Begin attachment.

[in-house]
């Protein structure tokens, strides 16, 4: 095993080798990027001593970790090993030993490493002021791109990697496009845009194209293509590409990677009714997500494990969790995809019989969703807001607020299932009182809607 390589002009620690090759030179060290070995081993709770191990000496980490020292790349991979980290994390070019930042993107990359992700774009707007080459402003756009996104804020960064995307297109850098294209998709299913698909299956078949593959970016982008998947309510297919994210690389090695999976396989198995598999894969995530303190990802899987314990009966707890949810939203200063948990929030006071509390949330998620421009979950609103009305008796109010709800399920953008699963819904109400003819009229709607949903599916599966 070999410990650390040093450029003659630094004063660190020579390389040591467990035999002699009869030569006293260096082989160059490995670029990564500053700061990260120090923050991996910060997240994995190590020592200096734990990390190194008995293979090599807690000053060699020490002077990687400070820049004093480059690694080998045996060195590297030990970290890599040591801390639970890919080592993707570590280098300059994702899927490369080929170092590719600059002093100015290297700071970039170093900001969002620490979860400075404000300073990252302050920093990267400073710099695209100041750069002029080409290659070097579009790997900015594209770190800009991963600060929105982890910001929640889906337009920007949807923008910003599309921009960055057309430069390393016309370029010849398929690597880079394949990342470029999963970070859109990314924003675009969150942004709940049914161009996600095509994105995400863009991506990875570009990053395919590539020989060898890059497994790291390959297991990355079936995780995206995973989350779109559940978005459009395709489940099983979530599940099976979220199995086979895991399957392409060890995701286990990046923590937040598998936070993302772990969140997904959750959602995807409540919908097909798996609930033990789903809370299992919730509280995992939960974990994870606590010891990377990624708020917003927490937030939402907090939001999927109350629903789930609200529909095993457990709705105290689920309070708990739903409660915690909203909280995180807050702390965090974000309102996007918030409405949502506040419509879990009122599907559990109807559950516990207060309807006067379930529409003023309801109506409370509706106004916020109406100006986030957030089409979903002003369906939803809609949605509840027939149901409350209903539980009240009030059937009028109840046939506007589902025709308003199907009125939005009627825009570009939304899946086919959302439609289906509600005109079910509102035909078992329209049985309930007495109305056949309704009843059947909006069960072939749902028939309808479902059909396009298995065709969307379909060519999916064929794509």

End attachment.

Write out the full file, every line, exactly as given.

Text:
[in-house]
């Protein structure tokens, strides 16, 4: 095993080798990027001593970790090993030993490493002021791109990697496009845009194209293509590409990677009714997500494990969790995809019989969703807001607020299932009182809607 390589002009620690090759030179060290070995081993709770191990000496980490020292790349991979980290994390070019930042993107990359992700774009707007080459402003756009996104804020960064995307297109850098294209998709299913698909299956078949593959970016982008998947309510297919994210690389090695999976396989198995598999894969995530303190990802899987314990009966707890949810939203200063948990929030006071509390949330998620421009979950609103009305008796109010709800399920953008699963819904109400003819009229709607949903599916599966 070999410990650390040093450029003659630094004063660190020579390389040591467990035999002699009869030569006293260096082989160059490995670029990564500053700061990260120090923050991996910060997240994995190590020592200096734990990390190194008995293979090599807690000053060699020490002077990687400070820049004093480059690694080998045996060195590297030990970290890599040591801390639970890919080592993707570590280098300059994702899927490369080929170092590719600059002093100015290297700071970039170093900001969002620490979860400075404000300073990252302050920093990267400073710099695209100041750069002029080409290659070097579009790997900015594209770190800009991963600060929105982890910001929640889906337009920007949807923008910003599309921009960055057309430069390393016309370029010849398929690597880079394949990342470029999963970070859109990314924003675009969150942004709940049914161009996600095509994105995400863009991506990875570009990053395919590539020989060898890059497994790291390959297991990355079936995780995206995973989350779109559940978005459009395709489940099983979530599940099976979220199995086979895991399957392409060890995701286990990046923590937040598998936070993302772990969140997904959750959602995807409540919908097909798996609930033990789903809370299992919730509280995992939960974990994870606590010891990377990624708020917003927490937030939402907090939001999927109350629903789930609200529909095993457990709705105290689920309070708990739903409660915690909203909280995180807050702390965090974000309102996007918030409405949502506040419509879990009122599907559990109807559950516990207060309807006067379930529409003023309801109506409370509706106004916020109406100006986030957030089409979903002003369906939803809609949605509840027939149901409350209903539980009240009030059937009028109840046939506007589902025709308003199907009125939005009627825009570009939304899946086919959302439609289906509600005109079910509102035909078992329209049985309930007495109305056949309704009843059947909006069960072939749902028939309808479902059909396009298995065709969307379909060519999916064929794509």